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Edward

Question For Hartley San!

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This question is for Hartley San but if anyone else wishes to get involved that would be fine.

 

Hartley San, you stated the other day that Frameworks should be avoided, i myself have been wondering whether or not i should use one for my project. I tried to pull YiiFramework further apart the other day and it seems to be working in almost the same way as my own MVC oop framework which i built. So now i think probably the best option for me is to build a practice site with both methods to see how each turns out and decide whether to use Yii or not because once i go ahead there will be no turning back.

 

But i wanted to ask you about your own experience with your own projects. It doesn't matter what your website does but i am wondering about what underlying structure you used to create your website and what experience you have gained from such coding? Did you use a standard procedural approach or did you build a modular MVC object orientated system? Please tell me about your experience so it can help me decide on which route to take?

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Edward, I don't recall ever saying that frameworks "should be avoided". If you can quote me on that, by all means, stuff it in my face, but what I *think* I said was that I personally don't like using frameworks as they're typically bloated, add another layer of abstraction that has to be learned (in addition to the base language), and in most cases, I can write more specific code that better handles the particular tasks I'm faced with for a site, etc.

 

To me, that's just the nature of frameworks. It does not make frameworks inherently bad, but if you have the time and knowledge, using just the base language to code something will (almost) always make for a slimmer and more efficient code base. I really don't think that's debatable. (Although, if you can prove me wrong, please do it.)

 

With all that said, frameworks have some obvious perks, which I won't bother explaining here. In the end, I can't tell you whether to use a framework or not, but I would recommend trying to estimate how much more (or potentially less) time it will take you to do something without a framework vs. with a framework, and then decide if that time difference is warranted given, for example, how much you're being paid for said job, the deadline (if any), etc.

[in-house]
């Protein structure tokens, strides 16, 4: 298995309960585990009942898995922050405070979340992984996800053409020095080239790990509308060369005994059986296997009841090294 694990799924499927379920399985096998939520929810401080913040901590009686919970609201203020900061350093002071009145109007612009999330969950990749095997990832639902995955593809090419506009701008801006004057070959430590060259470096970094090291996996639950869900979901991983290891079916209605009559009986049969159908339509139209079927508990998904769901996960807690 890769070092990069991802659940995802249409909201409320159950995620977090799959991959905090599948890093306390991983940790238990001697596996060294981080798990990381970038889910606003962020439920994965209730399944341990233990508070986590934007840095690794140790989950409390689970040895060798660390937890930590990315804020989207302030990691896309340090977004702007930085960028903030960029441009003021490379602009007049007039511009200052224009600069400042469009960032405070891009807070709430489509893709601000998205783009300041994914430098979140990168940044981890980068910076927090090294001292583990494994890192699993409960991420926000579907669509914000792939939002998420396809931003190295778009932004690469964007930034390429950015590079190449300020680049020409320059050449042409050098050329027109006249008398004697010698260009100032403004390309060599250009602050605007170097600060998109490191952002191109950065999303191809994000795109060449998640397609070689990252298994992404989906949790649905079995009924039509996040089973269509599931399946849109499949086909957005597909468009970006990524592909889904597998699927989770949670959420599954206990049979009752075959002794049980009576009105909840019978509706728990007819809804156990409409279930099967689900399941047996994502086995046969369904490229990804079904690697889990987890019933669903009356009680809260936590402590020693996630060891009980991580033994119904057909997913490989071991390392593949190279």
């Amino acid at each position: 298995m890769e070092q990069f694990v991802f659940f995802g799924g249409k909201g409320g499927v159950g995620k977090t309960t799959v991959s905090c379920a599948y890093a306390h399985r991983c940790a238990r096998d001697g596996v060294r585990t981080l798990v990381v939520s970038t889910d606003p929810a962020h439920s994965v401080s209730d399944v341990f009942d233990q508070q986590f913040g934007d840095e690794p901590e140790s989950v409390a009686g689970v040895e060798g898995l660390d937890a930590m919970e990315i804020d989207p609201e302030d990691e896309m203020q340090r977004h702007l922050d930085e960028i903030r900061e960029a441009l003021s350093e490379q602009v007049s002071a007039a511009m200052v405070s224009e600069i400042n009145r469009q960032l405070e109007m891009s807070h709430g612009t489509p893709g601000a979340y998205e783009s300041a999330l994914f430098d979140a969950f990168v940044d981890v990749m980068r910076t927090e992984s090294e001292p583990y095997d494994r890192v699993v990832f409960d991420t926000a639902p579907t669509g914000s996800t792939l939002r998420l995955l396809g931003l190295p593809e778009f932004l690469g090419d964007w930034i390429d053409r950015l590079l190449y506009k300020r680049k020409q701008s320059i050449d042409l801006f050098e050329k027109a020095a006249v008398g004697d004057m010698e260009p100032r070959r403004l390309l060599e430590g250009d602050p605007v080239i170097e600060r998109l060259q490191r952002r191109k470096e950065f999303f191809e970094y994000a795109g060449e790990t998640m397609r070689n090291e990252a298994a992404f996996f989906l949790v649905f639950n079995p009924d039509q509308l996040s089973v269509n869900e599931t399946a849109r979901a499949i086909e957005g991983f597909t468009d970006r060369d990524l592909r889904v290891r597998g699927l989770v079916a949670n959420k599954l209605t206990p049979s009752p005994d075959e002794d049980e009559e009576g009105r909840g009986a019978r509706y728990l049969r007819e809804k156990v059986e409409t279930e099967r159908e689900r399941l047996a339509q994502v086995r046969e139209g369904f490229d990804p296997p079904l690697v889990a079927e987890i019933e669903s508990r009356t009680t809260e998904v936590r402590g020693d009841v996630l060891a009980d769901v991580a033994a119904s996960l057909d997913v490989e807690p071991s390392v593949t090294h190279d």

Probably the best argument I can give for using frameworks is that Larry uses them all the time, and he's a million times more knowledgeable about PHP, etc. than I am. Ultimately, though, the decision is yours, and without more details, neither I nor anyone else can help you make that decision.

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"While I don't want to put words into Antonio's mouth, he seems to more or less agree with me, and my opinion is that frameworks, when possible, should be avoided." It was in the database tips and tricks page 2nd page.

 

Anyway there is no harm in saying that, its just got me thinking over the weekend and had me taking a close look at things again. Well i don't know what Larry has to say here but from what you are saying if you have a personal project you will always be working on, it seems then that frameworks are not suited, a custom model would be better. I understand what you are saying about the abstract classes and extra layers, Ive seen that, and to be honest there is no point in them, other than trying to be fancy.

 

Well may be Larry likes to use one as once you learn it you can just make a new project with the same framework quickly without having to build up all the base. So for projects to projects it is okay. May be the person who recommended me to use frameworks has underestimated the knowledge and ability we have after learning from Larry's books.

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Oh, thanks for digging that quote up. I suppose I could have worded it better; what I really meant to say is that I personally don't like frameworks, but it suits certain people in certain situations.

 

Although, call it what you want, but the truth is, we all use frameworks in a way. I mean, I have my own blocks of code that I always use to complete tasks. They're not as robust as a framework, but then again, that's the point; more flexibility.

 

I guess in the end, I prefer to work with lots of smaller bits of code, because to me, it's actually easier, but nevertheless, I'm not reinventing the wheel every time I code something.

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If you check the framework code closely you will see its pretty much identical to the stuff we do there are no magic methods as i can see? Even with the JS book we have, its just so good that we wouldn't really need jquery anymore, but for our own safety we could use it if we wanted.

 

Well i am going to still give Yii and try when it comes out, possibly just learn it to use ideas from the framework to implement into my own. But from what i can gather here it seems to be best to make it your own way, since it will be the only web site i will work on.